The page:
He Who Wept and Died

Sooner slipped quietly out of his nest, as the sun rose over Jerusalem that early Good Friday and mounted up with his young eagle wings through the glorious, brisk breeze.  His wings carried him high and far over those beautiful hills — the sky as blue and clear as a sapphire.

Sooner hoped that, if he arose early enough, he might catch another glimpse of the Man who rode into Jerusalem a week ago on that colt.  He was curious about this Man the people praised, as he rode in — waving their palm branches and shouting, “Hosana!”  He appeared, as though royal…yet, on a colt?  Who was He?  Sooner had to know.

So, he searched the city far and wide gliding on his new wings — he barely believed they could carry him out, peaceful soaring — he hardly could believe they would work when his Momma pushed him out the nest.  Oh, the experience was harrowing as he fell endlessly that first time — but Momma swooped in and caught him and carried him back to the nest.  She patiently and lovingly told him, “Tomorrow will go much easier for you Sooner, you’ll see!”  Then, Sooner cried to her, “Momma, I’m so frightened!  Why can I not just stay here with you?”

Momma looked sweetly on Sooner, her only boy in the whole clutch — she knew he would be great one day and she rested all of her hopes in him.  She soothingly said to Sooner, “Boy, God has a big plan for your life and  you must spread those wings and fly to His bidding…do not fear the plans He has for you.”

He continued to soar looking for this royal Man to see Him again. Almost out of no where, he heard a sound that was whizzing and slapping so he flew in that direction.  What he found there ripped through his heart and it pained him — a pain he had never experienced before — it was the royal Man — but he was being beaten by the Roman soldiers.

There was so much blood, so much pain and Sooner did not understand what this man could have done — One so welcomed and praised only a week ago — what could this be?  Sooner found a perch, high above the court yard of Pilate’s palace, and with great grief watched, as the soldiers beat and ridiculed this man they kept calling Jesus.  The whip would come down and drag across his body and this Jesus would cry out in pain from each lash.  How could this be?  After what seemed like hours of beating, they began mocking Him, spitting on Him, and pulling on His beard — plucking out His whiskers — His face was bleeding and swollen — and when Sooner thought they would show Him some mercy, another soldier walked over and placed a crown on Jesus’ head with the same briary thorns his mother told him to avoid when hunting prey — for they were very long and sharp and if they pierced his chest, he would certainly die.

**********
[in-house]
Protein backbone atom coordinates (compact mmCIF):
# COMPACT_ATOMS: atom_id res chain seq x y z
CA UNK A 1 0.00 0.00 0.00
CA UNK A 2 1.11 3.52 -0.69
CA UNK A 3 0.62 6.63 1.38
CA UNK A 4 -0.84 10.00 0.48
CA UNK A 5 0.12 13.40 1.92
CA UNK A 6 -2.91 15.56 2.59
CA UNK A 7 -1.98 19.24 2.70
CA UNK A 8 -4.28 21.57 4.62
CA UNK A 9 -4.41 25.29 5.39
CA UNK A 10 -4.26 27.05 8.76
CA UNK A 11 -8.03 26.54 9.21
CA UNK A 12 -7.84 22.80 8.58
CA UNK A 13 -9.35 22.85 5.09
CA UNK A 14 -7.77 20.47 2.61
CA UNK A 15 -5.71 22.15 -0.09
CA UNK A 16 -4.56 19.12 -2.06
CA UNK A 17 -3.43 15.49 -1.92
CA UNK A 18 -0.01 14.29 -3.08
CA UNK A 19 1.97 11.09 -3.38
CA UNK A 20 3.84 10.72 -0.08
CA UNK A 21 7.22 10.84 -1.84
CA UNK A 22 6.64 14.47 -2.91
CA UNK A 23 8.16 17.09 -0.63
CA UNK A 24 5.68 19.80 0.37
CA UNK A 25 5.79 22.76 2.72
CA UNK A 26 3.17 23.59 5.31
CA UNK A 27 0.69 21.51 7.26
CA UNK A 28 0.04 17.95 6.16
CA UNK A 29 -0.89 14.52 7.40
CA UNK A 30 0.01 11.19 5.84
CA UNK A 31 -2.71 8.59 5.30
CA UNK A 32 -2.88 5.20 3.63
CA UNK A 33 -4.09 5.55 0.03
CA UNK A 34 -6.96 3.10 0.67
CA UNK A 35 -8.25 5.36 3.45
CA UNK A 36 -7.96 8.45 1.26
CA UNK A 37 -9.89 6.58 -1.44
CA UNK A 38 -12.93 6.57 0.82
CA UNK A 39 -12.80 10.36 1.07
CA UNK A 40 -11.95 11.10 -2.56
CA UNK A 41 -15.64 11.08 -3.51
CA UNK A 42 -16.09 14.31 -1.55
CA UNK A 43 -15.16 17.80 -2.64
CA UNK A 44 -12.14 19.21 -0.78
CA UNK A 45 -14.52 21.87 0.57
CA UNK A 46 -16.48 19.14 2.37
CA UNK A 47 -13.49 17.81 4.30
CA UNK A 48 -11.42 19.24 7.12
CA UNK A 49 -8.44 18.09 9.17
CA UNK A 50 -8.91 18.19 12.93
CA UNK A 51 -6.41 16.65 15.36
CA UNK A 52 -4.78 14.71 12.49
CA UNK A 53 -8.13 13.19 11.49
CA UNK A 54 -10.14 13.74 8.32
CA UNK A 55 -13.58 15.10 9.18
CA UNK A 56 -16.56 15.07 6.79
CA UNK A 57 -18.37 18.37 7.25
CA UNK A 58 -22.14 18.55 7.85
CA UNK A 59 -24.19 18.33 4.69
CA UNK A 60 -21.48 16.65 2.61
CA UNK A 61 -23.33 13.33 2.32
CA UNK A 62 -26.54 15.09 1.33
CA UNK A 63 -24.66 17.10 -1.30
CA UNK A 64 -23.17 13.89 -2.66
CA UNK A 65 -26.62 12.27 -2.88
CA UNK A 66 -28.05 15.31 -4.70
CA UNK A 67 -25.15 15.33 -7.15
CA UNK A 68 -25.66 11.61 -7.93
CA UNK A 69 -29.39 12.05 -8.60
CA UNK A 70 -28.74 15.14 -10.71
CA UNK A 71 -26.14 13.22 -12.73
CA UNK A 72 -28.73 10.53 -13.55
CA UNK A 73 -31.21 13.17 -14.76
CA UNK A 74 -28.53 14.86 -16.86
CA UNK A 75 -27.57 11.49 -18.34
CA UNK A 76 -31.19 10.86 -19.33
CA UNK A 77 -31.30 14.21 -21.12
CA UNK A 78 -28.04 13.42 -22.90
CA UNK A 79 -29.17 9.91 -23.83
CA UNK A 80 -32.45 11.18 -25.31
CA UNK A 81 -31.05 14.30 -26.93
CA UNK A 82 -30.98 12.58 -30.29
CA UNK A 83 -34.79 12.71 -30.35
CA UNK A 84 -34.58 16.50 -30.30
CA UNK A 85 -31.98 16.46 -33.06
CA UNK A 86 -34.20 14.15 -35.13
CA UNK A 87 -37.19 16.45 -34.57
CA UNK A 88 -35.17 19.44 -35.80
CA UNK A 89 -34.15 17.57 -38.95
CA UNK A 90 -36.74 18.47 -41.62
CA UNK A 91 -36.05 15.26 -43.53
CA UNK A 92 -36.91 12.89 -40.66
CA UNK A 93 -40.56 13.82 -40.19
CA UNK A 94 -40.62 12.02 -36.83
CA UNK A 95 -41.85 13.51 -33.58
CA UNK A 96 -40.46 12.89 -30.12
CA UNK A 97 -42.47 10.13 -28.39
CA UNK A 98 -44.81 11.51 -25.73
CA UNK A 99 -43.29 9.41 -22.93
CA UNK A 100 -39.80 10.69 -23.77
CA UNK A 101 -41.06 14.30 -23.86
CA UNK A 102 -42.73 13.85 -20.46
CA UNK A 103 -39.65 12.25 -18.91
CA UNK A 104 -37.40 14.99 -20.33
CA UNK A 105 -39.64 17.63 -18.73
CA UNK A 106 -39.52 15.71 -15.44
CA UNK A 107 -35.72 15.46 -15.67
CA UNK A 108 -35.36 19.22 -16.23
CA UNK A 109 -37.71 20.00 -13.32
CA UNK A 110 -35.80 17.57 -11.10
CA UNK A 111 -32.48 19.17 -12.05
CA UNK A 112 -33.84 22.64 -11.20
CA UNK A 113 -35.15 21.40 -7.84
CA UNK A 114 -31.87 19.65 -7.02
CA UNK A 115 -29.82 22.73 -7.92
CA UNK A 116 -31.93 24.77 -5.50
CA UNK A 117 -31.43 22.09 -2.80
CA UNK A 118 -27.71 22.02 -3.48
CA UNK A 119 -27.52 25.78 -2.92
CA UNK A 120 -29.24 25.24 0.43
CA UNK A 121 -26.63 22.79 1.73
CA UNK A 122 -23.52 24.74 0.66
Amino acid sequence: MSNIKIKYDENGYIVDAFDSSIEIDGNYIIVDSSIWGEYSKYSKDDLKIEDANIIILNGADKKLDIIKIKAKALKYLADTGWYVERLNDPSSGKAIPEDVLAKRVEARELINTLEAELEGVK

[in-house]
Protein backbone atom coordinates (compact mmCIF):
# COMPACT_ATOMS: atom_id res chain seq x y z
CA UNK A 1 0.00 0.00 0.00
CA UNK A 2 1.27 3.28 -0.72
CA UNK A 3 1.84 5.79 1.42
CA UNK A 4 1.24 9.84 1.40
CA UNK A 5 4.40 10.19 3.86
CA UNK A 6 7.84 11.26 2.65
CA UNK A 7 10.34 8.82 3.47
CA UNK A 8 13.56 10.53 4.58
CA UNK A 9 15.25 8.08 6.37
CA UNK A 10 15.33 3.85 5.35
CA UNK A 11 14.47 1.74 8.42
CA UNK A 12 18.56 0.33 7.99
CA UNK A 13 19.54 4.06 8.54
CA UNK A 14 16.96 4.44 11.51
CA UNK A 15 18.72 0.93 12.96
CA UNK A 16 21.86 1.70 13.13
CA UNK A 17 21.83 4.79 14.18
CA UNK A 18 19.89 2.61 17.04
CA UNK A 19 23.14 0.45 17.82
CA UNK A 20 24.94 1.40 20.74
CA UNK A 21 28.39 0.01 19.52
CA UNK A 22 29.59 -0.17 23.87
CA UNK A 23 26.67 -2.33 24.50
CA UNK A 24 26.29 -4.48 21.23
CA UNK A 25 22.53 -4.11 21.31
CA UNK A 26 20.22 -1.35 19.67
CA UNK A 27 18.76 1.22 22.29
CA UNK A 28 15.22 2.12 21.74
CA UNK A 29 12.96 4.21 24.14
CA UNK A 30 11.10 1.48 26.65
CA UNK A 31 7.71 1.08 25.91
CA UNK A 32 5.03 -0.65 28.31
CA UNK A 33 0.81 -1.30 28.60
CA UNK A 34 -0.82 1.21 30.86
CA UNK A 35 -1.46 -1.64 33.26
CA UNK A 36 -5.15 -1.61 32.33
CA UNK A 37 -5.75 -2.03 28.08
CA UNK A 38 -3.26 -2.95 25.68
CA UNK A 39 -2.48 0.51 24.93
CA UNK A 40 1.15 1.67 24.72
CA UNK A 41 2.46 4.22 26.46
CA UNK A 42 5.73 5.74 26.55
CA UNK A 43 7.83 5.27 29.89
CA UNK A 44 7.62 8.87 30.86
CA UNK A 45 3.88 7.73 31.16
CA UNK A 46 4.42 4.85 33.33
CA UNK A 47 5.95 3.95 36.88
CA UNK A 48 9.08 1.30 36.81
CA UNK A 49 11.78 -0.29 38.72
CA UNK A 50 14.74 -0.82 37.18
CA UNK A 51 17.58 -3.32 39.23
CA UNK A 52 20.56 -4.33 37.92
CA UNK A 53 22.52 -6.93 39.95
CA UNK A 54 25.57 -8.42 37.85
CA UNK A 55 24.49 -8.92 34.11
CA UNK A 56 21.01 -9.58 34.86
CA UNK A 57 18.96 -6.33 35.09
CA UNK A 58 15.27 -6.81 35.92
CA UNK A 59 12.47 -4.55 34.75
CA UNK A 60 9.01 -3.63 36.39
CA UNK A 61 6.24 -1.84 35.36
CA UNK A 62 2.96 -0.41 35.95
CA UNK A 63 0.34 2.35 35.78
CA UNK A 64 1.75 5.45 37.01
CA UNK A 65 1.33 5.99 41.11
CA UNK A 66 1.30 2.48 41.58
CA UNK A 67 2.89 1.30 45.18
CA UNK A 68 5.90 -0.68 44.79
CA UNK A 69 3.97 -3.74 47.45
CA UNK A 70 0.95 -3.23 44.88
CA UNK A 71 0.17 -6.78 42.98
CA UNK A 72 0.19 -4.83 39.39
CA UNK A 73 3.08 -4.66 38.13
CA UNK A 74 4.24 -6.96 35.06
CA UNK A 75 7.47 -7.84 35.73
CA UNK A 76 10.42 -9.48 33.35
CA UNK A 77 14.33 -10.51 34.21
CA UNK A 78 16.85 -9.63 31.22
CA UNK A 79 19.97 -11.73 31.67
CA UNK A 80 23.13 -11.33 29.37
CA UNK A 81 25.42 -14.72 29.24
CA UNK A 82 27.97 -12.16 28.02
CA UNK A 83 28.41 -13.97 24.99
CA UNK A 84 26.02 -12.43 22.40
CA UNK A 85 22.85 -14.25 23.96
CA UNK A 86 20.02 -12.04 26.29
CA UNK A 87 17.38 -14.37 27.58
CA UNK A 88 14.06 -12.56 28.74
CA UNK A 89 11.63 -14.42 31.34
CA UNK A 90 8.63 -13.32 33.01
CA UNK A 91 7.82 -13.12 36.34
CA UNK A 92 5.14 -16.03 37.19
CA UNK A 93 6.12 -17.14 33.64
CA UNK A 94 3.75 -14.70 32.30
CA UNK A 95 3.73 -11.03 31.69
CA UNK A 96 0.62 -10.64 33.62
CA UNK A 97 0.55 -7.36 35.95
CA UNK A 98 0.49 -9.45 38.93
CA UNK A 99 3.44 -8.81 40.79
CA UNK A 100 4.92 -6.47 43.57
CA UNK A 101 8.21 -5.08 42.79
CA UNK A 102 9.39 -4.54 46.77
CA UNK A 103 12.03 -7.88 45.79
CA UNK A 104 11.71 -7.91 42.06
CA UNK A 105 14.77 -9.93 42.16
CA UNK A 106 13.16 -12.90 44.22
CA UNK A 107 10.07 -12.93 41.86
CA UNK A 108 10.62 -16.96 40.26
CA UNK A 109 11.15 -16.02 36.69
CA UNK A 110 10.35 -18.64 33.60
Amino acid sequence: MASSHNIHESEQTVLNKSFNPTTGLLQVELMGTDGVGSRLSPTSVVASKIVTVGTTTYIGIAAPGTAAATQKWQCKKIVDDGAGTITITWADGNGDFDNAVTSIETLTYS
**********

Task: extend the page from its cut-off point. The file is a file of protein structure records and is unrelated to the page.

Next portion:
The soldier placed it on this Jesus’ head and pressed down, as hard and deep in His skull — more blood — more pain.  Then they found a purple robe and placed it on His shoulders and walked around bowing and mocking — calling Him the King of the Jews!  As if it all weren’t enough, they led Jesus off to a crowd — the people of the town — and stood Jesus before them — flaunting their King.  They rejected it — they said, “He is not our King — Caesar is our King!”  Then Pilate walked out and stared at the crowd — amazed at their insolence and distaste for the one they praised a week ago.

With a nod from Pilate, Sooner saw the soldiers bring another man out and Pilate shouted, “Today I will release one — whom shall you choose?  Here is Jesus — here is Barabbas — whom shall I release to you?”  The crowd roared loudly, “Give us Barabbas! Give us Barabbas!”  So, Pilate asked them, “What shall I do then with your King, Jesus?”  And, they exploded, “Crucify Him!”  Pilate was perplexed — for even he knew Barabbas was a murderer.  Pilate walked to a basin of water and washed his hands and said, “I will not bear this on me — it is on you.”

The soldiers then took a long wooden beam and thrust it on Jesus’ back and led Him out of the palace.  Sooner leaped from his perch and flew over-head to see where they were taking Jesus.  He followed closely, as Jesus struggled with each step along the path to the Place of the Skull, Sooner’s mother had told him about.  When they reached the top, they ripped that purple robe off of His back and the wounds tore and Jesus cried out in such pain.  They laid Him on the earth and to Sooner’s horror, they began nailing Him to that tree — His hands, His feat — and their He hung and Sooner flew to the cross beam and cried.

Jesus died that day — the King of the Jews — the promised Messiah.  Sooner understood that it was for the sins of the people that this Royal Blood was spilled — Jesus their Savior.

Sooner stayed with Him until He arose three days later — and, as Jesus ascended to Sooner’s Creator, His Father — Sooner laid down and died.

Eagle Crying




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